The first problem is simply the absurdity that American corporations can pretend to be foreign corporations, while the second and third problems are the benefits they obtain by doing so. As Edward Kleinbard, former director of the Joint Committee on Taxation (JCT) argues, these benefits, rather than any attempt to enhance “competitiveness,” are the true goals of inversions.[1]

A powerful response would be to address all three problems by taxing “inverted” corporations as American corporations and removing the ability of such companies to earnings strip or access their previously accumulated offshore profits without triggering U.S. taxes.

It is possible that Congress will only address the first problem, by enacting the anti-inversion proposal from President Barack Obama’s recent budget plan and introduced as legislation by Rep. Sander Levin and Senator Carl Levin to tighten the rules around which corporations are treated as American for tax purposes.[2] Or, Congress could instead enact legislation that would address the other two problems — i.e., addressing the motivation for most inversions. The most obvious way to accomplish this would be the enactment of the new legislation that Rep. Sander Levin is reportedly working on to address these problems.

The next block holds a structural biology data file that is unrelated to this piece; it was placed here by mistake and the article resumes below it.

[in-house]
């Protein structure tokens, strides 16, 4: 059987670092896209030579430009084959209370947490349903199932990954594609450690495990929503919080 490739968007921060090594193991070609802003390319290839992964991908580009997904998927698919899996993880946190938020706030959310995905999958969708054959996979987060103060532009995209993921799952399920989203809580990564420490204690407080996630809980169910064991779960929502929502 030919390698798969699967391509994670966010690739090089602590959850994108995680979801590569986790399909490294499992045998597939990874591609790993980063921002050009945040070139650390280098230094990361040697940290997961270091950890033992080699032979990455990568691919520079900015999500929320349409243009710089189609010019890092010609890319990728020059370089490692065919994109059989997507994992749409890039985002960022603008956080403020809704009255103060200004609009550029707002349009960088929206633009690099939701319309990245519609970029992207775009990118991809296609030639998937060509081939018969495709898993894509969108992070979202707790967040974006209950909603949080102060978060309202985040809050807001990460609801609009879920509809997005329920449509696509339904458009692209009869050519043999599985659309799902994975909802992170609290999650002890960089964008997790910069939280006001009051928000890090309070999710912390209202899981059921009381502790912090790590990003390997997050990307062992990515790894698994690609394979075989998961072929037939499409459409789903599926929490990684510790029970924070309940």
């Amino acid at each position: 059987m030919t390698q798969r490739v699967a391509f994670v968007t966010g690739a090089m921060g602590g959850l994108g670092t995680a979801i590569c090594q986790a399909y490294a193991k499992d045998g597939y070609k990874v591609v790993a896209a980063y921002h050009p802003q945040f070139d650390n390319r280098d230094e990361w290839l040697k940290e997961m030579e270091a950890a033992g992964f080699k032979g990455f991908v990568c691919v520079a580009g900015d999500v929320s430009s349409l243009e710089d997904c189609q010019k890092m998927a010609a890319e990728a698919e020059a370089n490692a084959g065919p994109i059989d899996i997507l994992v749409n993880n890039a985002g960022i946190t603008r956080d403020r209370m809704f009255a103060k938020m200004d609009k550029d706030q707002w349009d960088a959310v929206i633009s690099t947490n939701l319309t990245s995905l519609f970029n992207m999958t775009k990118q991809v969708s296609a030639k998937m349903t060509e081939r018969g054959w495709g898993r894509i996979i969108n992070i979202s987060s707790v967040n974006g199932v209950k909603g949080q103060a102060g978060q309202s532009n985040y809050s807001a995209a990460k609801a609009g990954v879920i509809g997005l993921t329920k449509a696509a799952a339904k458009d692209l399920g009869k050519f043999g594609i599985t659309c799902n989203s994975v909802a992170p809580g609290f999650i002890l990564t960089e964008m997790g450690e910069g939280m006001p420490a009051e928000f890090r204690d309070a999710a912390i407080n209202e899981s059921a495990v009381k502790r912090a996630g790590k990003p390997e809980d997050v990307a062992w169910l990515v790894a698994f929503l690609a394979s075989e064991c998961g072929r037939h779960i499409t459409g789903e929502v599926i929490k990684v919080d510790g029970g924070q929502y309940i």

Yet another possibility is that Congress will fail to act and the Obama administration will act on its own to issue regulations authorized under existing law. There is no obvious way that a regulatory change could address the first problem (the loopholes allowing American corporations to pretend to be foreign) but former Treasury official Stephen Shay argues that the administration does have authority to issue regulations that would partially address the other two problems (the motivations for many inversions) which would alleviate the crisis to a large extent.[3] [4]